The protesters who gained entry into the ultrasecure Y-12 complex were an unlikely trio: Sister Megan Rice, a Catholic nun; Michael Walli, a Vietnam veteran turned Catholic peace activist; and Greg Boertje-Obed, a former U.S. Army officer, now a house painter and peace activist. After cutting through four separate fences and traversing patrolled grounds to get to the HEUMF, they painted slogans that read “The Fruit of Justice Is Peace” and “Plowshares Please Isaiah.” Like the previous actions, this group coined a name for themselves, “Transform Now Plowshares.” I asked Sister Megan what that meant. “Why have we spent $10 trillion in 70 years, when that could have been used to transform not just the United States, but the world, into life-enhancing alternatives?” she told me. “Instead, we make something that can never be used, should never be used, probably will never be used, unless we want to destroy the planet.”
The security breach sent shock waves through the national-security establishment, especially at the Department of Energy, which runs Y-12. While the three Transform Now Plowshares activists faced federal sabotage charges and up to 30 years in prison, they were still out on bail and free to attend the congressional hearings prompted by their act of civil disobedience, which The New York Times labeled “the biggest security breach in the history of the nation’s atomic complex.’ Texas Republican Congressman Joe Barton praised Sister Megan Rice: “We want to thank you for pointing out some of the problems in our security. While I don’t totally agree with your platform that you were espousing, I do thank you for bringing out the inadequacies of our security system ... that young lady there brought a Holy Bible. If she had been a terrorist, the Lord only knows what could have happened.”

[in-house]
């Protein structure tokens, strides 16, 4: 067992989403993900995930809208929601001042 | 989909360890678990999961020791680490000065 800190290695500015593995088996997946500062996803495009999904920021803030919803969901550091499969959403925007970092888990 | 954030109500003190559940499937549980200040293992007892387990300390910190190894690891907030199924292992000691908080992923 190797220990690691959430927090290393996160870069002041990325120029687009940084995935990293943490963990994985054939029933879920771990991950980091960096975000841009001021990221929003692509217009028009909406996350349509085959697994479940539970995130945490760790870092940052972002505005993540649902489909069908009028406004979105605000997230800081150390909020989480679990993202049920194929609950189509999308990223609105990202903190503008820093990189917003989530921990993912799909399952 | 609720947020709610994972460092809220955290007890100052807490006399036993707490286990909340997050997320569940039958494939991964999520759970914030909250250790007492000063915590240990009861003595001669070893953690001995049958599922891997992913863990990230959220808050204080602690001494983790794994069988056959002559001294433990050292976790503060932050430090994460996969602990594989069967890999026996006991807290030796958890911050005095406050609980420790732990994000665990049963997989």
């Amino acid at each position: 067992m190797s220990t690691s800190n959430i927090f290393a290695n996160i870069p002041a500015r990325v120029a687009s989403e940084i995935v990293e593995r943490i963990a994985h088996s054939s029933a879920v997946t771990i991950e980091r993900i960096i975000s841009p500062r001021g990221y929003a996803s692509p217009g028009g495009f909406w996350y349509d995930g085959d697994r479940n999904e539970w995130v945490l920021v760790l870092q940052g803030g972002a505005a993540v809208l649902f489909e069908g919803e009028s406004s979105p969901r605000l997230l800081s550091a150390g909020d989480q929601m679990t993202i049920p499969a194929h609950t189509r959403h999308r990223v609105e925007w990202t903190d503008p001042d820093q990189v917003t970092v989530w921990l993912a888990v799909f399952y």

Massachusetts Democratic Congressman Ed Markey, now a senator, addressed her as well, adding, “Thank you for your willingness to focus attention on this nuclear-weapons buildup that still exists in our world and how much we need to do something to reduce it.”
Sister Megan Rice is now 85 years old. She and her two co-defendants await a lower court’s decision on whether or not they should continue serving time for the lesser charges of destruction of government property, for cutting fences, painting slogans and pouring blood on Y-12. But freedom from prison is clearly not her first concern. “As long as there’s one nuclear weapon existing,” she told me, “nobody is free.”
Cops have guns and fists, but citizens have cellphones.
Americans can fight police brutality by using their cellphones to record police violence, a shocking new video by Brave New Films explains by using graphic footage to show why law enforcement in a dozen states are trying to outlaw the activity.